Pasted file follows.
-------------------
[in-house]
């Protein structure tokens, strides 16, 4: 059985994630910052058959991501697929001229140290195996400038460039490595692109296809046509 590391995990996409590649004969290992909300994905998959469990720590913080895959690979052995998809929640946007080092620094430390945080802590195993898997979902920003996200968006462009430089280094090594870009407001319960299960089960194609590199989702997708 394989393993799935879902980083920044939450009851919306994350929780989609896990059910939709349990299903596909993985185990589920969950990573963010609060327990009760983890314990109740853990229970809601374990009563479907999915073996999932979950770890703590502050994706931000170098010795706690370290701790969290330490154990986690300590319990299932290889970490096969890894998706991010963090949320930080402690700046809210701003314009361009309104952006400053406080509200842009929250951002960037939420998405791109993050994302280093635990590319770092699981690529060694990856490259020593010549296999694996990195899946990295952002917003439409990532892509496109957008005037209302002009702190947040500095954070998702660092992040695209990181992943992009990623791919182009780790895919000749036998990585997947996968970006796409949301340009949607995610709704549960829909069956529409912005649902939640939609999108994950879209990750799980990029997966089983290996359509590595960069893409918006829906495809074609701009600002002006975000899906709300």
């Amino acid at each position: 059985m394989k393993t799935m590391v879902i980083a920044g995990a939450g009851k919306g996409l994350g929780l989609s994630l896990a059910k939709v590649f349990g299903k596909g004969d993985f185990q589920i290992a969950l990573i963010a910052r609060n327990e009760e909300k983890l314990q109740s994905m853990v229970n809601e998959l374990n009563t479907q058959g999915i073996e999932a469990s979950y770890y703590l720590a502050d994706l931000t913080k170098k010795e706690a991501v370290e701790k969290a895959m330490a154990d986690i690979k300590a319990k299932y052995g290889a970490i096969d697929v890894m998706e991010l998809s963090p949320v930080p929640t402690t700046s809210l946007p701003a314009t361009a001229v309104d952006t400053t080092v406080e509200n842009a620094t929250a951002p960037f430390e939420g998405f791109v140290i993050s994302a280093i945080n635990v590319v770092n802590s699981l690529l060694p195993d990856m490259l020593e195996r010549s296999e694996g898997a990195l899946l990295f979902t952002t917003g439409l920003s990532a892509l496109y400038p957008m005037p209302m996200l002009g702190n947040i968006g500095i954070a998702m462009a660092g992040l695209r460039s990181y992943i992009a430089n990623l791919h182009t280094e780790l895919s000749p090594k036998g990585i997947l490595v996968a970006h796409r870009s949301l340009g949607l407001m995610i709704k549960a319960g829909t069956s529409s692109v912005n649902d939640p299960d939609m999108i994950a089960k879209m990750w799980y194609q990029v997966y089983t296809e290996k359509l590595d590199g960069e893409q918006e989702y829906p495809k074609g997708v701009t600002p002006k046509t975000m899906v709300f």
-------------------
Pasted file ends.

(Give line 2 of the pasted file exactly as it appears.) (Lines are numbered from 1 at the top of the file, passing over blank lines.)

């Protein structure tokens, strides 16, 4: 059985994630910052058959991501697929001229140290195996400038460039490595692109296809046509 590391995990996409590649004969290992909300994905998959469990720590913080895959690979052995998809929640946007080092620094430390945080802590195993898997979902920003996200968006462009430089280094090594870009407001319960299960089960194609590199989702997708 394989393993799935879902980083920044939450009851919306994350929780989609896990059910939709349990299903596909993985185990589920969950990573963010609060327990009760983890314990109740853990229970809601374990009563479907999915073996999932979950770890703590502050994706931000170098010795706690370290701790969290330490154990986690300590319990299932290889970490096969890894998706991010963090949320930080402690700046809210701003314009361009309104952006400053406080509200842009929250951002960037939420998405791109993050994302280093635990590319770092699981690529060694990856490259020593010549296999694996990195899946990295952002917003439409990532892509496109957008005037209302002009702190947040500095954070998702660092992040695209990181992943992009990623791919182009780790895919000749036998990585997947996968970006796409949301340009949607995610709704549960829909069956529409912005649902939640939609999108994950879209990750799980990029997966089983290996359509590595960069893409918006829906495809074609701009600002002006975000899906709300």